I just finished reading an amazing book called “Wave” written by Sonali Deraniyagala. It is the story of her escape from the Tsunami in Sri Lanka in 2004, which also resulted in the death of both of her parents, her husband, and her two young sons. It is also the story of her struggle with incredible grief– she talks about the good, the bad, and the ugly sides of her journey. Ultimately it is her telling of the seven year journey through her grief and how her life has changed in every aspect of her existence.
I found the book extremely raw and truthful in explaining the aftermath left for the grieving person to face in a world suddenly changed. I also liked that Deraniyagala did not shy away from telling the negative and flawed ways she tried to deal with her grief in the early years. I thought her story was compelling and I related to her feelings about no longer being a mother and how devastating and empty that can seem.
In her book Deraniyagala describes a time when she is on a plane with a woman who begins to ask her questions about her parents, is she married, does she have children? Deraniyagala is not only annoyed by the stranger’s questions but also knows how devastating it would be to that person if she were to tell her the truth. I understand that feeling.
One time, a couple years after my son’s accident, I was visiting a quaint little store in my home town and the owner struck up a conversation with me because I was the only one in the store. She asked if I had any children, and I hesitated, weighing whether or not to answer truthfully. I don’t like the feeling of denying my truth so I explained to her that I had a son who had died in a plane crash. She asked more questions about him and the crash and I answered her. She began crying and now I was left with the task of comforting her and helping her to feel better. As Deraniyagala writes, “I keep it under wraps because I don’t want to shock or make anyone distressed.” It seems that it is a constant juggling act to decide when and to whom to tell my story even after all this time.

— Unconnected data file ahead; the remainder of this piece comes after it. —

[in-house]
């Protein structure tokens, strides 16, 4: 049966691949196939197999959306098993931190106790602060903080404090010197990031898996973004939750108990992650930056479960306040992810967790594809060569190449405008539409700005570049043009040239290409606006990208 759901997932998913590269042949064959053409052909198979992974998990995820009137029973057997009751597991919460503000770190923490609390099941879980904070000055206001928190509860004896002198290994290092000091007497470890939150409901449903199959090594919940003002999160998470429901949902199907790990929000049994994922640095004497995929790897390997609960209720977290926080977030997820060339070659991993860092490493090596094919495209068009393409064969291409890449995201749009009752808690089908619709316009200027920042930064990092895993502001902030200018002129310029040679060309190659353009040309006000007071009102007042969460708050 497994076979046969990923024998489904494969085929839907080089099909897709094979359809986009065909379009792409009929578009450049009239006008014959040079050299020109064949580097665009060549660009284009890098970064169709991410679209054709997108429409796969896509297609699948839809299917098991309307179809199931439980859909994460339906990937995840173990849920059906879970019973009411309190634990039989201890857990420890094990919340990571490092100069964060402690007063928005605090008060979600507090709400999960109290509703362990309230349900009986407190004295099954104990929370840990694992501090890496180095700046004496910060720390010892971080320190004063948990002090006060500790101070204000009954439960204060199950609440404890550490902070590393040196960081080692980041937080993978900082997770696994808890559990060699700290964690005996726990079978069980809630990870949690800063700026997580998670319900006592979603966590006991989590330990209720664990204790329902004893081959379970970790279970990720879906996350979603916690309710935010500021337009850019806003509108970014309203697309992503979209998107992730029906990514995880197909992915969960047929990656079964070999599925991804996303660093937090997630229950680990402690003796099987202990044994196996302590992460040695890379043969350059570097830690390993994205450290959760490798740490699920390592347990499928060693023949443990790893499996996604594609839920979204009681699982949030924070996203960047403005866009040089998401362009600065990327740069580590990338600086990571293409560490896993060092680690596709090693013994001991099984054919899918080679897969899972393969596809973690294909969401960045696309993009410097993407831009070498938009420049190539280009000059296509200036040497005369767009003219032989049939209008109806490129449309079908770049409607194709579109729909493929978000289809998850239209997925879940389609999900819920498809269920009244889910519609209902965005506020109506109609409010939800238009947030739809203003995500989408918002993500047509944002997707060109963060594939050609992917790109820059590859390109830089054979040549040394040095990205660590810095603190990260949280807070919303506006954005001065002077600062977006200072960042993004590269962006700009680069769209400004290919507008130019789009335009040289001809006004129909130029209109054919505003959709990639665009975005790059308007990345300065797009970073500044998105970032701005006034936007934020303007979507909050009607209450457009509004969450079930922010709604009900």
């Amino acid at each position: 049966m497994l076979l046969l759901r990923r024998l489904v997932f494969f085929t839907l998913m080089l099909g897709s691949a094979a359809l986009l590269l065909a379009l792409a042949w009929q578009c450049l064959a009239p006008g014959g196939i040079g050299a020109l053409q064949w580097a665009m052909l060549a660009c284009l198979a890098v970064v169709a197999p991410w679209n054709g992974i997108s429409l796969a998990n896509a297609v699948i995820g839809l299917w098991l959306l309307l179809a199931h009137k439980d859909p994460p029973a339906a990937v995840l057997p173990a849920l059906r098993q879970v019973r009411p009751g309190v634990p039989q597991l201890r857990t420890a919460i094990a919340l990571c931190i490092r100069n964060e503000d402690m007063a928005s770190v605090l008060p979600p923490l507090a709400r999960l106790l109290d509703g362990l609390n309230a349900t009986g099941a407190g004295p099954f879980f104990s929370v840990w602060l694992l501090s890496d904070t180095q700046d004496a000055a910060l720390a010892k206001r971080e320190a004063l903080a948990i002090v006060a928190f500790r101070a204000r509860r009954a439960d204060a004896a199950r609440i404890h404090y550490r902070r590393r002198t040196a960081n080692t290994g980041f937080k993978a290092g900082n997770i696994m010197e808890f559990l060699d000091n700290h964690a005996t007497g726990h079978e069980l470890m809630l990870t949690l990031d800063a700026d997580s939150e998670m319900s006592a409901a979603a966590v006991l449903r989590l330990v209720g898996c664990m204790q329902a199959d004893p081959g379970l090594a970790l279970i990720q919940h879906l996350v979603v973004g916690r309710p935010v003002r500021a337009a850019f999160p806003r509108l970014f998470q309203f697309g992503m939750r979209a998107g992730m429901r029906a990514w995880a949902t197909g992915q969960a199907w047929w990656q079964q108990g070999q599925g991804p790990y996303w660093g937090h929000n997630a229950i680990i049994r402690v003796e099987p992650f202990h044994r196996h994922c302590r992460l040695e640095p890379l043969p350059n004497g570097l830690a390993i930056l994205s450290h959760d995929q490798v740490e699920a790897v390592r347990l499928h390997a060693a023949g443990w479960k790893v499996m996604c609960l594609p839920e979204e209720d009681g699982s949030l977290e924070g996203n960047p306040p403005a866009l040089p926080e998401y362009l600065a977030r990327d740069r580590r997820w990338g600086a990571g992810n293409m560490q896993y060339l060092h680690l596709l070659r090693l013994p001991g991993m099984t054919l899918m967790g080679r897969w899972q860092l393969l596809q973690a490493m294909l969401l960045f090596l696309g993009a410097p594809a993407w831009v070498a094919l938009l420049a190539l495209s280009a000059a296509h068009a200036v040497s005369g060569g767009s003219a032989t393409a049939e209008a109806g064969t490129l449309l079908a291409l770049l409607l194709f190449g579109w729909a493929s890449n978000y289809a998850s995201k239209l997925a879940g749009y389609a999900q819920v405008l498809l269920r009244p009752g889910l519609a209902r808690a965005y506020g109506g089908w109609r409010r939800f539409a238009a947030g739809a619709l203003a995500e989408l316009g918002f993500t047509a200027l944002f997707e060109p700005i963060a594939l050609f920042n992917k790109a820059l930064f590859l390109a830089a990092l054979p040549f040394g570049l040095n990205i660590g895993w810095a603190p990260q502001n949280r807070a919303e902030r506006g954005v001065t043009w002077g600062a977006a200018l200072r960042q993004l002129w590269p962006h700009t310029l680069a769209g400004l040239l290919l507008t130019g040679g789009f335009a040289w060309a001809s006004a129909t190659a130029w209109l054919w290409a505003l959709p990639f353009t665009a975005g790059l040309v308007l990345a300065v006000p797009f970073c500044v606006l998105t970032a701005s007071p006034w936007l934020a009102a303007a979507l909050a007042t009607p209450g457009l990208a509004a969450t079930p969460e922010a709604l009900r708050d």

I also appreciated how Deraniyagala explained her life seven years after her loss. She noted that she no longer felt the shock but she felt fully the absence of her family and her life as it would be now with them in it. Deraniyagala stated that she realized that she was only able to be herself and live her life if she held her sons and husband close to her. When she tried to distance herself from them and the loss then that was when she felt unsteady. I have found that true in my journey also. In the beginning years the shock would not allow me to feel my son’s loss completely but now I am able to embrace my son and his memory.
It also was refreshing that her book did not end with her “new” life tied up neatly in a bow. Although she is successful in her work and appears to have a good support system of friends and family she does not allude to having built a new family or home to take the place of the one she lost. She leaves the reader with the understanding that she continues to feel the loss while she continues to move through her life. I liked that. It felt real and doesn’t give other grievers false hope or the worry of comparison of their lives as being “less than” and the worry that “I’m not grieving correctly or I would be…” We all travel our own path; none is better or “more right.” Deraniyagala seems to get that.